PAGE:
Why We All Need to Learn How to Grieve
I remember as a kid, playing superheroes with my little brother, he’d jump off the couch and announce his superhero name and his super powers, something like “Sharkman!” or “SpeedDemon!” Then I’d jump off the couch announcing my name as “FlowerVenom!” or CatPrincess!” just like in the movies. We’d explain our chosen powers to one another, back and forth, escalating in extremes and impossibilities, until the rules of the fight were established. Then we’d wrestle around the family room, jumping and kicking, just like they did in the movies.
Then at one point he’d be face down, since I was three years older and bigger than him. He’d play dead, I’d shake him saying “No sharkman No!” just like when someone falls in the movies. And slowly he’d reawaken, revived from the dead, and we’d fight more until one of us actually got hurt or required parental intervention.
At some point I realized that once someone dies, they can’t wake up. So when Todd would act out his death and revival scene I would try to explain to him, “No Todd, when you die you don’t get back up.” It really put a damper on things and it wasn’t long after that I grew out of that game.
But it’s not hard to see where he got the idea. We were doing our kid best to emulate what we saw in the movies. Again and again we watched the hero wake up from sure demise and overcomes unsurvivable odds. The hero never dies.
So it’s no wonder death is so hard for us to talk about. It is more unreal to us than surviving extreme violence. When our troops came home from World War II, instead of calling it an inability to deal with our emotional trauma, we called it stoicism. When George Bush said the time for mourning was over just ten days after September 11th we called it patriotism. When 21st Century medical technology is unable to save our loved one we blame the doctors instead of our own mortality.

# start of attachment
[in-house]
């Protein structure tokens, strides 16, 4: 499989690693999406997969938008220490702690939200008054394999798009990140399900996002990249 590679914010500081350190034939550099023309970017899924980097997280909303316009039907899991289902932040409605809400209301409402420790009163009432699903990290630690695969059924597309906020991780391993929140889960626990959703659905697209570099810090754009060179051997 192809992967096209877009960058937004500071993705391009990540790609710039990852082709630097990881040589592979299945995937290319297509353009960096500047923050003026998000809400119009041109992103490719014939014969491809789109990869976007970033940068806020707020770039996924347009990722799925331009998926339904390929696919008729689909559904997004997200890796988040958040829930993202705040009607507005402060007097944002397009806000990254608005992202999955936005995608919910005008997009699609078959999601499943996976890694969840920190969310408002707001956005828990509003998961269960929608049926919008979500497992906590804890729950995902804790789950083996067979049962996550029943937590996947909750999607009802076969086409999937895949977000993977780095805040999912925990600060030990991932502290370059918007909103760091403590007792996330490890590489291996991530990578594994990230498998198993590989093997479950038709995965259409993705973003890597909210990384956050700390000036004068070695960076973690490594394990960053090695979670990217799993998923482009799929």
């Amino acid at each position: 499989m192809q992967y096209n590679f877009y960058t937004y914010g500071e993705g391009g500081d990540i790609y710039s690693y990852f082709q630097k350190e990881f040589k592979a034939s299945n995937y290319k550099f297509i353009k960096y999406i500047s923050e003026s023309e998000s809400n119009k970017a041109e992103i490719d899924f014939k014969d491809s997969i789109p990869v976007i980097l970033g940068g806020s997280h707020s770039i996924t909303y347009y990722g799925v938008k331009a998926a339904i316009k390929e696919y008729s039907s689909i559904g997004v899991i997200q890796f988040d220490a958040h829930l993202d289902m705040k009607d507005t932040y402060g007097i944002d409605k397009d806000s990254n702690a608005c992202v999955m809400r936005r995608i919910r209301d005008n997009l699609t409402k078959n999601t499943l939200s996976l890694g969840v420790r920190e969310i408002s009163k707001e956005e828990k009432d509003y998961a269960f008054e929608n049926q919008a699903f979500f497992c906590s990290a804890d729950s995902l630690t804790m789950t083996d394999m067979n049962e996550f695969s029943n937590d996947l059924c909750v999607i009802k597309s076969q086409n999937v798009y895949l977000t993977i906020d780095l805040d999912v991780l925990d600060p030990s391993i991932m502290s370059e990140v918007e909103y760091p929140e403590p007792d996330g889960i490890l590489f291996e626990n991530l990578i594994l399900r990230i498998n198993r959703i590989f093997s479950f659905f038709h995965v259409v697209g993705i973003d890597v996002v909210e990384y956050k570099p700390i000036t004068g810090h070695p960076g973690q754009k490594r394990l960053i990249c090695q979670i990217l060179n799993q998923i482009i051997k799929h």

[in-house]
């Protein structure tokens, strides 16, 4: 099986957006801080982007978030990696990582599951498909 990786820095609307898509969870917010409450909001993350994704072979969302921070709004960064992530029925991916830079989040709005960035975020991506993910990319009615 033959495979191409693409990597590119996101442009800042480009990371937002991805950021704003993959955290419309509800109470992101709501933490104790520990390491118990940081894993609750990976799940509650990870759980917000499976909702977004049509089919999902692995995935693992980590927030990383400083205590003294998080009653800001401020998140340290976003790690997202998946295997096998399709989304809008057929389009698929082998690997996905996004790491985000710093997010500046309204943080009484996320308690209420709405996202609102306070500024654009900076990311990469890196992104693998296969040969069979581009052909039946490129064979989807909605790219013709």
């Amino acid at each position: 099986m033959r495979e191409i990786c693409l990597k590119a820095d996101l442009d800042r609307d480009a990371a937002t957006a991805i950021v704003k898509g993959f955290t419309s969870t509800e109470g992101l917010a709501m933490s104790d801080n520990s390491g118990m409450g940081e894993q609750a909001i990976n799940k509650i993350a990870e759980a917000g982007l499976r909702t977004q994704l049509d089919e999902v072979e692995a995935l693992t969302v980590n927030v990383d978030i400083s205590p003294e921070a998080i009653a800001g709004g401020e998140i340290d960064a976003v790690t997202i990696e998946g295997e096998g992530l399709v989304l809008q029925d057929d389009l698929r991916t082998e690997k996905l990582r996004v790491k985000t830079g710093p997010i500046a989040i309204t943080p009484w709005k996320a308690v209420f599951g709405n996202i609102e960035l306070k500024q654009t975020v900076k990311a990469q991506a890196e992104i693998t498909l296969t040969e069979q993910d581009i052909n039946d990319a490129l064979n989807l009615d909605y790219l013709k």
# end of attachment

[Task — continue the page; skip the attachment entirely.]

But what happens when all of a sudden we are face to face with death? Something we have not talked about for sometimes our entire life all of a sudden confronts us. And as strange as it may seem, it’s not a matter of if, but when. Everyone you have ever met will die someday, and so will you.
As a culture, we will all have to learn how to grieve, either that or live out our days in denial of our emotions. As Brene Brown, author of Daring Greatly and Rising Strong, would put it, in denial of a “whole hearted life” and our “true selves.”
Which brings me to this picture of a starving polar bear, shot by Kerstin Langenberger. Learning how to grieve and live beyond denial also means being able to look at pictures like theses and all of the horrific changes our environment is undergoing and allow yourself to feel all the emotions that brings up. I’m an incredibly emotional and sentimental person and images like this cripple me,
I admit that for a long time, I refused to even look at pictures like these. I had given up, I had resorted to “There’s nothing I can do to change this,” and so I stopped engaging with the realities of climate change. But when this image crept its way onto my facebook feed this week, I knew that simply “not looking” would never solve the problem.
Don’t get me wrong, I will still drive my car, take my showers and drink my cappuccinos, but I choose to “feel” and be aware of what we are doing to the Earth. I choose to mourn the thousands of lost species and creatures that once shared this planet. Denial will not save them. If major changes, on a cultural, economic and political level, do not come soon, we may all need to learn how to grieve these animals and environments. We will have to learn what it’s like for something to lost forever, because unlike in the movies, they will never come back.